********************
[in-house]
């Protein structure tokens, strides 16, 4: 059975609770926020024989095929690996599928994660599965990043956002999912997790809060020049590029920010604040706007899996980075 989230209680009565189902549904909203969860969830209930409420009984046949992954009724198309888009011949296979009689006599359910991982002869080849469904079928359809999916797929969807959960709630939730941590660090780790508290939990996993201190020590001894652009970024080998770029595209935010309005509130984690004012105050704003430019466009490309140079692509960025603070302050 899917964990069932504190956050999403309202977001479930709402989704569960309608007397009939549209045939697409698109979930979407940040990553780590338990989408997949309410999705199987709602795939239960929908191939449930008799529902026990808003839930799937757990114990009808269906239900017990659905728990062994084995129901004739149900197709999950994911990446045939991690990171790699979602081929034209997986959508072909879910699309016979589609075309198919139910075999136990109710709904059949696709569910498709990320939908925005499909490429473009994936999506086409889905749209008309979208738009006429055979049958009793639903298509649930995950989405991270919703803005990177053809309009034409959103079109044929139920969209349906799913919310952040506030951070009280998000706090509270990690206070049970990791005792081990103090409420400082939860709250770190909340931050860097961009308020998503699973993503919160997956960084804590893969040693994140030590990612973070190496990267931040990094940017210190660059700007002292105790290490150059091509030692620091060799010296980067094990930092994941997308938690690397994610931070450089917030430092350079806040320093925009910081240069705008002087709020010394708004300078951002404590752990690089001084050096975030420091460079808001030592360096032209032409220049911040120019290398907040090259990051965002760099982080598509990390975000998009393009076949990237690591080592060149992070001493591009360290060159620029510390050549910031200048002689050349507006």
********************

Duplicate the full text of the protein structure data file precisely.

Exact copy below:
[in-house]
């Protein structure tokens, strides 16, 4: 059975609770926020024989095929690996599928994660599965990043956002999912997790809060020049590029920010604040706007899996980075 989230209680009565189902549904909203969860969830209930409420009984046949992954009724198309888009011949296979009689006599359910991982002869080849469904079928359809999916797929969807959960709630939730941590660090780790508290939990996993201190020590001894652009970024080998770029595209935010309005509130984690004012105050704003430019466009490309140079692509960025603070302050 899917964990069932504190956050999403309202977001479930709402989704569960309608007397009939549209045939697409698109979930979407940040990553780590338990989408997949309410999705199987709602795939239960929908191939449930008799529902026990808003839930799937757990114990009808269906239900017990659905728990062994084995129901004739149900197709999950994911990446045939991690990171790699979602081929034209997986959508072909879910699309016979589609075309198919139910075999136990109710709904059949696709569910498709990320939908925005499909490429473009994936999506086409889905749209008309979208738009006429055979049958009793639903298509649930995950989405991270919703803005990177053809309009034409959103079109044929139920969209349906799913919310952040506030951070009280998000706090509270990690206070049970990791005792081990103090409420400082939860709250770190909340931050860097961009308020998503699973993503919160997956960084804590893969040693994140030590990612973070190496990267931040990094940017210190660059700007002292105790290490150059091509030692620091060799010296980067094990930092994941997308938690690397994610931070450089917030430092350079806040320093925009910081240069705008002087709020010394708004300078951002404590752990690089001084050096975030420091460079808001030592360096032209032409220049911040120019290398907040090259990051965002760099982080598509990390975000998009393009076949990237690591080592060149992070001493591009360290060159620029510390050549910031200048002689050349507006």